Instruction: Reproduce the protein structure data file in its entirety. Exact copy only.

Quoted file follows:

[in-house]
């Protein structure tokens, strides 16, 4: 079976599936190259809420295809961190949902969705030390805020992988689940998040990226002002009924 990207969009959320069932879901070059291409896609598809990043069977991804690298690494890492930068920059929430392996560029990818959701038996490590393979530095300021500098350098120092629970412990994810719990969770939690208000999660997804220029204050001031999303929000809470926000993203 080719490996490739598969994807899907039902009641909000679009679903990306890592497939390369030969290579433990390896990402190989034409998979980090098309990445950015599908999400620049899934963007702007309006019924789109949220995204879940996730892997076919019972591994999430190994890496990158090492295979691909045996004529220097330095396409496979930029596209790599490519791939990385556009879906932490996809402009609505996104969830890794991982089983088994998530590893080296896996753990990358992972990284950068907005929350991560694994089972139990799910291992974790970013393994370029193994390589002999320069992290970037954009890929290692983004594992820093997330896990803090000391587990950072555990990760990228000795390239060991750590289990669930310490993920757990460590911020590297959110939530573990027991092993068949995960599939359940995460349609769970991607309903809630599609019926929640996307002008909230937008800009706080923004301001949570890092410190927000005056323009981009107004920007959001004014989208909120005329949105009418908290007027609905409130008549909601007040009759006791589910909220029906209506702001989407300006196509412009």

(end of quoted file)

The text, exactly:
[in-house]
């Protein structure tokens, strides 16, 4: 079976599936190259809420295809961190949902969705030390805020992988689940998040990226002002009924 990207969009959320069932879901070059291409896609598809990043069977991804690298690494890492930068920059929430392996560029990818959701038996490590393979530095300021500098350098120092629970412990994810719990969770939690208000999660997804220029204050001031999303929000809470926000993203 080719490996490739598969994807899907039902009641909000679009679903990306890592497939390369030969290579433990390896990402190989034409998979980090098309990445950015599908999400620049899934963007702007309006019924789109949220995204879940996730892997076919019972591994999430190994890496990158090492295979691909045996004529220097330095396409496979930029596209790599490519791939990385556009879906932490996809402009609505996104969830890794991982089983088994998530590893080296896996753990990358992972990284950068907005929350991560694994089972139990799910291992974790970013393994370029193994390589002999320069992290970037954009890929290692983004594992820093997330896990803090000391587990950072555990990760990228000795390239060991750590289990669930310490993920757990460590911020590297959110939530573990027991092993068949995960599939359940995460349609769970991607309903809630599609019926929640996307002008909230937008800009706080923004301001949570890092410190927000005056323009981009107004920007959001004014989208909120005329949105009418908290007027609905409130008549909601007040009759006791589910909220029906209506702001989407300006196509412009």